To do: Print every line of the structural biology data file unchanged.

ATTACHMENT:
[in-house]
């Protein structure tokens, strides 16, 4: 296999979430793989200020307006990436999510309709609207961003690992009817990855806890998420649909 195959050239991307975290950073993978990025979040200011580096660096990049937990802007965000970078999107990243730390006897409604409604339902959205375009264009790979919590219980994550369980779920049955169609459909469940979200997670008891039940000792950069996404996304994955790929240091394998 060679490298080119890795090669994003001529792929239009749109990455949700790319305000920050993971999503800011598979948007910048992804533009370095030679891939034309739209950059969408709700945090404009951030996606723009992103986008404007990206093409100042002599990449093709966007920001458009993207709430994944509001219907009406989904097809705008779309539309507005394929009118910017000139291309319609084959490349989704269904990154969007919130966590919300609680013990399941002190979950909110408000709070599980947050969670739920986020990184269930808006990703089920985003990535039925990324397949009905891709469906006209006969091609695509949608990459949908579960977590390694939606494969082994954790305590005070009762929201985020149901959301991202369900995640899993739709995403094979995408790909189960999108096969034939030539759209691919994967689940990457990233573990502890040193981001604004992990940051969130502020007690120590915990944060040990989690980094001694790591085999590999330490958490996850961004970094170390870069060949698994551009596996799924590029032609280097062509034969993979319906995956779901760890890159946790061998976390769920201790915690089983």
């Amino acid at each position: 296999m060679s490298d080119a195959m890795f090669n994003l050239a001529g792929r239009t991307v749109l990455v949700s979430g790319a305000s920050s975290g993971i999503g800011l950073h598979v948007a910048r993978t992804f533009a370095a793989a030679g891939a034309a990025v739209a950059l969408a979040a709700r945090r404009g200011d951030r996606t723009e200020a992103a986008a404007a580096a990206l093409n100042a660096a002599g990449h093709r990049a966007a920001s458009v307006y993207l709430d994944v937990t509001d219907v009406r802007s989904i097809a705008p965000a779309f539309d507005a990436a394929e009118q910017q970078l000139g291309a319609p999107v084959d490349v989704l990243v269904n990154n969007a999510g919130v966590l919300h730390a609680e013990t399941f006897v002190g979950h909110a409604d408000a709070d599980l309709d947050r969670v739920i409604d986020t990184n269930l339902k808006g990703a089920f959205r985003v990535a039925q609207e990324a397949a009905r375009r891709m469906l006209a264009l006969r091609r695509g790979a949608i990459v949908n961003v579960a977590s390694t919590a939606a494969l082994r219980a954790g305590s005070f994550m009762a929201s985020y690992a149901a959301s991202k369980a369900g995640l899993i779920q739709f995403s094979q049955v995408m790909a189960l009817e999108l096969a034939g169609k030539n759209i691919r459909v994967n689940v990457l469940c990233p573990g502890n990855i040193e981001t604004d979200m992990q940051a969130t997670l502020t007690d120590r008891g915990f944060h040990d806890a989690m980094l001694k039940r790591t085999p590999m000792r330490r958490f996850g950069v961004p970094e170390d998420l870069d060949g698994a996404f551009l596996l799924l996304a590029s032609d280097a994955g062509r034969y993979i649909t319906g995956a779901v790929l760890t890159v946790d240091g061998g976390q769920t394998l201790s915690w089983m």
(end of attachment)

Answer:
[in-house]
């Protein structure tokens, strides 16, 4: 296999979430793989200020307006990436999510309709609207961003690992009817990855806890998420649909 195959050239991307975290950073993978990025979040200011580096660096990049937990802007965000970078999107990243730390006897409604409604339902959205375009264009790979919590219980994550369980779920049955169609459909469940979200997670008891039940000792950069996404996304994955790929240091394998 060679490298080119890795090669994003001529792929239009749109990455949700790319305000920050993971999503800011598979948007910048992804533009370095030679891939034309739209950059969408709700945090404009951030996606723009992103986008404007990206093409100042002599990449093709966007920001458009993207709430994944509001219907009406989904097809705008779309539309507005394929009118910017000139291309319609084959490349989704269904990154969007919130966590919300609680013990399941002190979950909110408000709070599980947050969670739920986020990184269930808006990703089920985003990535039925990324397949009905891709469906006209006969091609695509949608990459949908579960977590390694939606494969082994954790305590005070009762929201985020149901959301991202369900995640899993739709995403094979995408790909189960999108096969034939030539759209691919994967689940990457990233573990502890040193981001604004992990940051969130502020007690120590915990944060040990989690980094001694790591085999590999330490958490996850961004970094170390870069060949698994551009596996799924590029032609280097062509034969993979319906995956779901760890890159946790061998976390769920201790915690089983």
């Amino acid at each position: 296999m060679s490298d080119a195959m890795f090669n994003l050239a001529g792929r239009t991307v749109l990455v949700s979430g790319a305000s920050s975290g993971i999503g800011l950073h598979v948007a910048r993978t992804f533009a370095a793989a030679g891939a034309a990025v739209a950059l969408a979040a709700r945090r404009g200011d951030r996606t723009e200020a992103a986008a404007a580096a990206l093409n100042a660096a002599g990449h093709r990049a966007a920001s458009v307006y993207l709430d994944v937990t509001d219907v009406r802007s989904i097809a705008p965000a779309f539309d507005a990436a394929e009118q910017q970078l000139g291309a319609p999107v084959d490349v989704l990243v269904n990154n969007a999510g919130v966590l919300h730390a609680e013990t399941f006897v002190g979950h909110a409604d408000a709070d599980l309709d947050r969670v739920i409604d986020t990184n269930l339902k808006g990703a089920f959205r985003v990535a039925q609207e990324a397949a009905r375009r891709m469906l006209a264009l006969r091609r695509g790979a949608i990459v949908n961003v579960a977590s390694t919590a939606a494969l082994r219980a954790g305590s005070f994550m009762a929201s985020y690992a149901a959301s991202k369980a369900g995640l899993i779920q739709f995403s094979q049955v995408m790909a189960l009817e999108l096969a034939g169609k030539n759209i691919r459909v994967n689940v990457l469940c990233p573990g502890n990855i040193e981001t604004d979200m992990q940051a969130t997670l502020t007690d120590r008891g915990f944060h040990d806890a989690m980094l001694k039940r790591t085999p590999m000792r330490r958490f996850g950069v961004p970094e170390d998420l870069d060949g698994a996404f551009l596996l799924l996304a590029s032609d280097a994955g062509r034969y993979i649909t319906g995956a779901v790929l760890t890159v946790d240091g061998g976390q769920t394998l201790s915690w089983m």